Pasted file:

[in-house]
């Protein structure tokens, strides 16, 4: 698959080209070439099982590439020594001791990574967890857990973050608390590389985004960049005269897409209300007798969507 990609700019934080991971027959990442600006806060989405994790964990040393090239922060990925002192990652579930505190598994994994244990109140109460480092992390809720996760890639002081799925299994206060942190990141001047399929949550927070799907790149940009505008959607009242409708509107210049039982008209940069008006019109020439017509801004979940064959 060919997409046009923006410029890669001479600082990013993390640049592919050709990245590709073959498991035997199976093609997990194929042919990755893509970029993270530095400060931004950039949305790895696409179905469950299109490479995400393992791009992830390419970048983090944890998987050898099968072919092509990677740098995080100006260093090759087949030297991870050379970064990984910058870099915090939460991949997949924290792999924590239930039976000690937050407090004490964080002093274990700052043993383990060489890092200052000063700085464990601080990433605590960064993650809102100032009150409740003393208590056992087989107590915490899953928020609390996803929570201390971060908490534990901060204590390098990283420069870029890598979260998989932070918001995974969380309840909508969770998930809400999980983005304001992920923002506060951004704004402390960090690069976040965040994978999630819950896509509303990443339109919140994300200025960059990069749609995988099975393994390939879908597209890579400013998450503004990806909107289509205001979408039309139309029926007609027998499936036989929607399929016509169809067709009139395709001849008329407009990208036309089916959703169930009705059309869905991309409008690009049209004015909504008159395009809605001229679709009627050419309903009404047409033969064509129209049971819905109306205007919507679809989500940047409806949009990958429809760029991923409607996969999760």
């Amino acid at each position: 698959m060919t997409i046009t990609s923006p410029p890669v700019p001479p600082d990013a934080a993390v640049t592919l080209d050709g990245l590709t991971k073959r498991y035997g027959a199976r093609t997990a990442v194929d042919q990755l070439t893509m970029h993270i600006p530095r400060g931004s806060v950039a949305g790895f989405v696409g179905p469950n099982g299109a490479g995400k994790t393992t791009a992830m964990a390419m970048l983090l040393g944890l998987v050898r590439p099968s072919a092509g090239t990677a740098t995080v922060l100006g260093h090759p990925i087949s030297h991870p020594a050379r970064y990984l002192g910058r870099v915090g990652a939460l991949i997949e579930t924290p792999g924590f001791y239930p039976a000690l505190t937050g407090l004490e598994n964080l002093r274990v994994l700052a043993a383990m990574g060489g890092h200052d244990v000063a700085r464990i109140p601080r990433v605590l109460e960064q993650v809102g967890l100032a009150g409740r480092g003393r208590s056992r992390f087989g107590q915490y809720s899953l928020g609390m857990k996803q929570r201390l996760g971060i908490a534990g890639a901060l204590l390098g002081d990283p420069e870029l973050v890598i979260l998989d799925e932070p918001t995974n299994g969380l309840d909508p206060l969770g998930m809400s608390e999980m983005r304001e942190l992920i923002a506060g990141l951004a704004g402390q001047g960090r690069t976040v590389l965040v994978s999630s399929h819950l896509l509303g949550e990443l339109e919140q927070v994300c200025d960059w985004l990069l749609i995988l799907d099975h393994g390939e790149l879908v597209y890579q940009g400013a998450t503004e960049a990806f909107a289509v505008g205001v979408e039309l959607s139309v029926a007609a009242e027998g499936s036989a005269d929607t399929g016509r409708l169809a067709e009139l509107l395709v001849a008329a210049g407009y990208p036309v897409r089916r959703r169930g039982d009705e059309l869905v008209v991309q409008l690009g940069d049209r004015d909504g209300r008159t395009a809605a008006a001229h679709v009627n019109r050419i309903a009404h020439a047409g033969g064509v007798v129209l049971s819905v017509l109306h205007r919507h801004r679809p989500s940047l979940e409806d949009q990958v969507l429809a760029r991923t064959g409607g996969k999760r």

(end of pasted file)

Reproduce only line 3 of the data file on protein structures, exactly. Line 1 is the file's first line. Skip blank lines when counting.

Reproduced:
């Amino acid at each position: 698959m060919t997409i046009t990609s923006p410029p890669v700019p001479p600082d990013a934080a993390v640049t592919l080209d050709g990245l590709t991971k073959r498991y035997g027959a199976r093609t997990a990442v194929d042919q990755l070439t893509m970029h993270i600006p530095r400060g931004s806060v950039a949305g790895f989405v696409g179905p469950n099982g299109a490479g995400k994790t393992t791009a992830m964990a390419m970048l983090l040393g944890l998987v050898r590439p099968s072919a092509g090239t990677a740098t995080v922060l100006g260093h090759p990925i087949s030297h991870p020594a050379r970064y990984l002192g910058r870099v915090g990652a939460l991949i997949e579930t924290p792999g924590f001791y239930p039976a000690l505190t937050g407090l004490e598994n964080l002093r274990v994994l700052a043993a383990m990574g060489g890092h200052d244990v000063a700085r464990i109140p601080r990433v605590l109460e960064q993650v809102g967890l100032a009150g409740r480092g003393r208590s056992r992390f087989g107590q915490y809720s899953l928020g609390m857990k996803q929570r201390l996760g971060i908490a534990g890639a901060l204590l390098g002081d990283p420069e870029l973050v890598i979260l998989d799925e932070p918001t995974n299994g969380l309840d909508p206060l969770g998930m809400s608390e999980m983005r304001e942190l992920i923002a506060g990141l951004a704004g402390q001047g960090r690069t976040v590389l965040v994978s999630s399929h819950l896509l509303g949550e990443l339109e919140q927070v994300c200025d960059w985004l990069l749609i995988l799907d099975h393994g390939e790149l879908v597209y890579q940009g400013a998450t503004e960049a990806f909107a289509v505008g205001v979408e039309l959607s139309v029926a007609a009242e027998g499936s036989a005269d929607t399929g016509r409708l169809a067709e009139l509107l395709v001849a008329a210049g407009y990208p036309v897409r089916r959703r169930g039982d009705e059309l869905v008209v991309q409008l690009g940069d049209r004015d909504g209300r008159t395009a809605a008006a001229h679709v009627n019109r050419i309903a009404h020439a047409g033969g064509v007798v129209l049971s819905v017509l109306h205007r919507h801004r679809p989500s940047l979940e409806d949009q990958v969507l429809a760029r991923t064959g409607g996969k999760r």